Sexism In Nneka Umera-Okeke's 'Marked Women'

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Markedness The concept of “marked” can be seen from two different levels: linguistic and literal, one occurring as a consequence of the other. In her study on linguistic sexism, Nneka Umera-Okeke defines markedness as “the way words are changed or added to give special meaning” (9). In linguistics, an unmarked word is the “normal” form of a word, while a marked form would contain a suffix –such as ess, and ed. Moreover, in order to create a better picture of this, one may use the word poet. Poet, the unmarked and male version of a word, becomes poet-ess, marked and female. Ironically enough, an occupation considered feminine still contains sexism that favors men over women. Deborah Tannen, professor of linguistics at Georgetown University, …show more content…
In “Marked Women” Tannen recalls a conference where she examined every woman in the room for flaws in their attires, while men go unnoticed or unmarked. In Tannen’s words, “I asked myself what style we women could have adopted that would have been unmarked, like the men’s. The answer was none. There is no unmarked woman” (132). Not only is markedness present in words, is also present in expectations. For men, no makeup, no exploration of fashion, and using their own last name –just like their words– are unmarked actions. In juxtaposition to men, women are the complete opposite; no makeup, no exploration of fashion, and keeping their last name are all marked scenarios because society has set high expectations for women. Females are supposed to “try” to look elegant and attractive, so they must wear makeup; females must have a variety of clothing, jewelry, shoes, hills –which appear to have become their own category; females must change their last name to show that they have stopped being who they used to be, and “reinvented” to be their husband’s. Also, to finalize her study, Tannen offers a new idea: Markedness in words is an allegory for the objectification of women; once again manifesting that language indeed halts the process of …show more content…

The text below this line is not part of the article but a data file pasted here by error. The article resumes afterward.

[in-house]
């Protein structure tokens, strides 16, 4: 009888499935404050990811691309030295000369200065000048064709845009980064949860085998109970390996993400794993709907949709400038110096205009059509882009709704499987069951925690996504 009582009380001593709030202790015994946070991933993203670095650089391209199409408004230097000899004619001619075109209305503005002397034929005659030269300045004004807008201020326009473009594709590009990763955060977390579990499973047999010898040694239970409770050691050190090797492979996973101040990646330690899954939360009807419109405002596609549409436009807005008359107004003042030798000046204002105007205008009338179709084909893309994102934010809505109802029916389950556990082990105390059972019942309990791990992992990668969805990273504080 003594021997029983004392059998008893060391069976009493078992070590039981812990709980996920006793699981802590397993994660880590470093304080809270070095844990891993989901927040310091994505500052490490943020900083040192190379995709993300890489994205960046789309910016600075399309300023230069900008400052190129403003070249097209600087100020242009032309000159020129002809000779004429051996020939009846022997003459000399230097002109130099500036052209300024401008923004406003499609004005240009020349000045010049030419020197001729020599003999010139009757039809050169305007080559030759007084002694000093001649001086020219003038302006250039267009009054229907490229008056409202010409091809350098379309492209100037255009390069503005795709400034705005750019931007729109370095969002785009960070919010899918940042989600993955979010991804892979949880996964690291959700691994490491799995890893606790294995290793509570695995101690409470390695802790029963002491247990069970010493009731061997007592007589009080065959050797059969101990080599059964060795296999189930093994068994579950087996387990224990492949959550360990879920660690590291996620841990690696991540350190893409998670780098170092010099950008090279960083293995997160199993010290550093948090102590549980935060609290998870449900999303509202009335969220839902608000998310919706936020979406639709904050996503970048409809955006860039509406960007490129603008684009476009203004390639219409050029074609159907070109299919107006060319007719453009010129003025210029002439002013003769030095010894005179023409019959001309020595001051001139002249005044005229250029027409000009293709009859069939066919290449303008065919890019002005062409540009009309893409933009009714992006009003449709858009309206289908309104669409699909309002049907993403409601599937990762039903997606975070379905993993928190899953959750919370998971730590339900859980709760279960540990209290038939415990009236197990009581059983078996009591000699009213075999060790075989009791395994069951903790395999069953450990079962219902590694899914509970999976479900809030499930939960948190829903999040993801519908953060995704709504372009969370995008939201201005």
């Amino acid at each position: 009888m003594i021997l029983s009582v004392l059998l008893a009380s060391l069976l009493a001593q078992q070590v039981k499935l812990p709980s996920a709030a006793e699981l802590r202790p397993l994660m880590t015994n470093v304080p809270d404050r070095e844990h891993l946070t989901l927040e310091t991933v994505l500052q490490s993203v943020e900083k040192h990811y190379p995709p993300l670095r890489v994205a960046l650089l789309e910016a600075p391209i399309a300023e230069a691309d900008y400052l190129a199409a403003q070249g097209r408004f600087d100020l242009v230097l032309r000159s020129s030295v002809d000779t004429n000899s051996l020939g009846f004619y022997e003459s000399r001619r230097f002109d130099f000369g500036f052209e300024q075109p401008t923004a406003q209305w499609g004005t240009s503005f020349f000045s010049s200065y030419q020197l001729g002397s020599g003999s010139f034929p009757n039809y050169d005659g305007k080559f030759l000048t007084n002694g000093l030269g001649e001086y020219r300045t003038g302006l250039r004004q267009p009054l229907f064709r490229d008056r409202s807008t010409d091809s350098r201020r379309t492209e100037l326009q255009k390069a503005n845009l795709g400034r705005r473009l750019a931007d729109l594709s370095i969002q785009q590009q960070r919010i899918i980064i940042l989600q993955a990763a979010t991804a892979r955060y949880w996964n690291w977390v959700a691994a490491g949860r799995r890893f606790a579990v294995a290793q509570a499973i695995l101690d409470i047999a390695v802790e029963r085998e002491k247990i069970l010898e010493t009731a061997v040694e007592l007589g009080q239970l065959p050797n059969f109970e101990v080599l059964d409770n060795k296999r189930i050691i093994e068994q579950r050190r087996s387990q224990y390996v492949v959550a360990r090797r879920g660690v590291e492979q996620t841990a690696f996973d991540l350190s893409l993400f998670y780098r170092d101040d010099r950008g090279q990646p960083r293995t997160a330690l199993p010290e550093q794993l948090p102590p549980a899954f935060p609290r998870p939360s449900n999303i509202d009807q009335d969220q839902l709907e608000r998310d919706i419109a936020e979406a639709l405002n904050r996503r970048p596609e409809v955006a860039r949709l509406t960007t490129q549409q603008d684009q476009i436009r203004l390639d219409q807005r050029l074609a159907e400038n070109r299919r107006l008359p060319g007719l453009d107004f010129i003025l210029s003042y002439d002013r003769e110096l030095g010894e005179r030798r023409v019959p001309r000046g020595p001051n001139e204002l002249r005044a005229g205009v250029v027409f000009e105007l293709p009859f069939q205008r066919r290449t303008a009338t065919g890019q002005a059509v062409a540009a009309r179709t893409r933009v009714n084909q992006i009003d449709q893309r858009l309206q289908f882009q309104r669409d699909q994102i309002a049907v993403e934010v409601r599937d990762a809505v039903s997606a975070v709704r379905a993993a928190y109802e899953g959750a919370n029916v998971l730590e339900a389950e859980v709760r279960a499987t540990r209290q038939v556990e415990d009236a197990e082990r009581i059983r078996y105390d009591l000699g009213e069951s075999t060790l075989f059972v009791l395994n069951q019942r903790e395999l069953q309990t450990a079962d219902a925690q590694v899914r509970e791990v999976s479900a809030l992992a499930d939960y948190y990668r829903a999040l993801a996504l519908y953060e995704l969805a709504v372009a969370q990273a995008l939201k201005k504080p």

However, for the purposes of this research, the focus –like Marked Women– will be on the negative consequences that it brings on women.3 Modern society has created, through omission and lack of discussion, a culture that considers the female body an object only worthy of providing sexual satisfaction. According to Fredrickson and Roberts, “this sexualization occurs in many forms, ranging from sexual violence to sexualized evaluation” (175). Once again, even though their research focused on all the aspects of objectification, this research is more concerned with the effects of sexualized evaluation –objectification of the female body. For example, in 2009 Nathan Heflick and Jamie Goldenberg published a research conducted in the University of South Florida, where they attempted to find a correlation between the sense of competence of a person, and the fact that Sarah Palin was oftentimes objectified for being a woman running for a high position in government.4 The result was that after scoring Palin on an appearance-based scale, students –regardless of their party association– showed a decrease on intentions to vote for the McCain-Palin ticket. The reason why this is considered to be relevant is because it attests that, because of language and its sexist roots and employment, females are oftentimes judged because

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